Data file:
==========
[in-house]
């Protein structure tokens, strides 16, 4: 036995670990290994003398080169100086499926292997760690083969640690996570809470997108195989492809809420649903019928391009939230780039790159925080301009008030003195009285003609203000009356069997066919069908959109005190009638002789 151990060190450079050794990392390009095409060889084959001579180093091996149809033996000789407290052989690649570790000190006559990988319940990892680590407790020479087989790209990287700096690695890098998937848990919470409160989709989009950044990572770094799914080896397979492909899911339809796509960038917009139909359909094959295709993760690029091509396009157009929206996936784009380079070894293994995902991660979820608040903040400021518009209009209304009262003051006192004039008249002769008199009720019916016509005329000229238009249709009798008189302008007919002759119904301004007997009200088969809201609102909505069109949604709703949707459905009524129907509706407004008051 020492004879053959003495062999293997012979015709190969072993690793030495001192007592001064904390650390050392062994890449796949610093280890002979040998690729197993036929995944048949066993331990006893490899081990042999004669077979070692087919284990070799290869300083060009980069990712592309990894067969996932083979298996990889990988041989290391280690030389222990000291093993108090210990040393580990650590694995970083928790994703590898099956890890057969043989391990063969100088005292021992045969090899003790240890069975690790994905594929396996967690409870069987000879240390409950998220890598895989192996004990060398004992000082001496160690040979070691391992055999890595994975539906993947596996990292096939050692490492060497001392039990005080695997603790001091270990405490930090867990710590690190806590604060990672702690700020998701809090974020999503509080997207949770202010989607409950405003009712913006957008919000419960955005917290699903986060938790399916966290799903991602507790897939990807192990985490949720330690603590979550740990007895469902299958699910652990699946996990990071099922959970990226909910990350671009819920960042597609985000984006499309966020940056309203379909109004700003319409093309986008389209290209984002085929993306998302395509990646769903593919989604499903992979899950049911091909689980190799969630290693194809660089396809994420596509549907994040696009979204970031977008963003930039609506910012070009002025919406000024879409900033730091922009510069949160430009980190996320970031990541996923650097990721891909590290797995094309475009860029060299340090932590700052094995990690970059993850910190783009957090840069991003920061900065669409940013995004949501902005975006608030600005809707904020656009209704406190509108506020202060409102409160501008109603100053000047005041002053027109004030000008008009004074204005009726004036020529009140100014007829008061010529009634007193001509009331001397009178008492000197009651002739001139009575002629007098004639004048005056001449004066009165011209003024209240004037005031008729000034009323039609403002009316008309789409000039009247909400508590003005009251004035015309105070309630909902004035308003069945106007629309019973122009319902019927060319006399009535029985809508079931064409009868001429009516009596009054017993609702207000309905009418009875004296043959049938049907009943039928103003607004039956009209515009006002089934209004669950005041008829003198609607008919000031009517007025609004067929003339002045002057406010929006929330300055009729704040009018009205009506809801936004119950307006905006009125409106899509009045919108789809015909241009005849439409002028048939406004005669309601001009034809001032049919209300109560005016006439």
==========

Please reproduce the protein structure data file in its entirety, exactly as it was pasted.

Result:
[in-house]
């Protein structure tokens, strides 16, 4: 036995670990290994003398080169100086499926292997760690083969640690996570809470997108195989492809809420649903019928391009939230780039790159925080301009008030003195009285003609203000009356069997066919069908959109005190009638002789 151990060190450079050794990392390009095409060889084959001579180093091996149809033996000789407290052989690649570790000190006559990988319940990892680590407790020479087989790209990287700096690695890098998937848990919470409160989709989009950044990572770094799914080896397979492909899911339809796509960038917009139909359909094959295709993760690029091509396009157009929206996936784009380079070894293994995902991660979820608040903040400021518009209009209304009262003051006192004039008249002769008199009720019916016509005329000229238009249709009798008189302008007919002759119904301004007997009200088969809201609102909505069109949604709703949707459905009524129907509706407004008051 020492004879053959003495062999293997012979015709190969072993690793030495001192007592001064904390650390050392062994890449796949610093280890002979040998690729197993036929995944048949066993331990006893490899081990042999004669077979070692087919284990070799290869300083060009980069990712592309990894067969996932083979298996990889990988041989290391280690030389222990000291093993108090210990040393580990650590694995970083928790994703590898099956890890057969043989391990063969100088005292021992045969090899003790240890069975690790994905594929396996967690409870069987000879240390409950998220890598895989192996004990060398004992000082001496160690040979070691391992055999890595994975539906993947596996990292096939050692490492060497001392039990005080695997603790001091270990405490930090867990710590690190806590604060990672702690700020998701809090974020999503509080997207949770202010989607409950405003009712913006957008919000419960955005917290699903986060938790399916966290799903991602507790897939990807192990985490949720330690603590979550740990007895469902299958699910652990699946996990990071099922959970990226909910990350671009819920960042597609985000984006499309966020940056309203379909109004700003319409093309986008389209290209984002085929993306998302395509990646769903593919989604499903992979899950049911091909689980190799969630290693194809660089396809994420596509549907994040696009979204970031977008963003930039609506910012070009002025919406000024879409900033730091922009510069949160430009980190996320970031990541996923650097990721891909590290797995094309475009860029060299340090932590700052094995990690970059993850910190783009957090840069991003920061900065669409940013995004949501902005975006608030600005809707904020656009209704406190509108506020202060409102409160501008109603100053000047005041002053027109004030000008008009004074204005009726004036020529009140100014007829008061010529009634007193001509009331001397009178008492000197009651002739001139009575002629007098004639004048005056001449004066009165011209003024209240004037005031008729000034009323039609403002009316008309789409000039009247909400508590003005009251004035015309105070309630909902004035308003069945106007629309019973122009319902019927060319006399009535029985809508079931064409009868001429009516009596009054017993609702207000309905009418009875004296043959049938049907009943039928103003607004039956009209515009006002089934209004669950005041008829003198609607008919000031009517007025609004067929003339002045002057406010929006929330300055009729704040009018009205009506809801936004119950307006905006009125409106899509009045919108789809015909241009005849439409002028048939406004005669309601001009034809001032049919209300109560005016006439």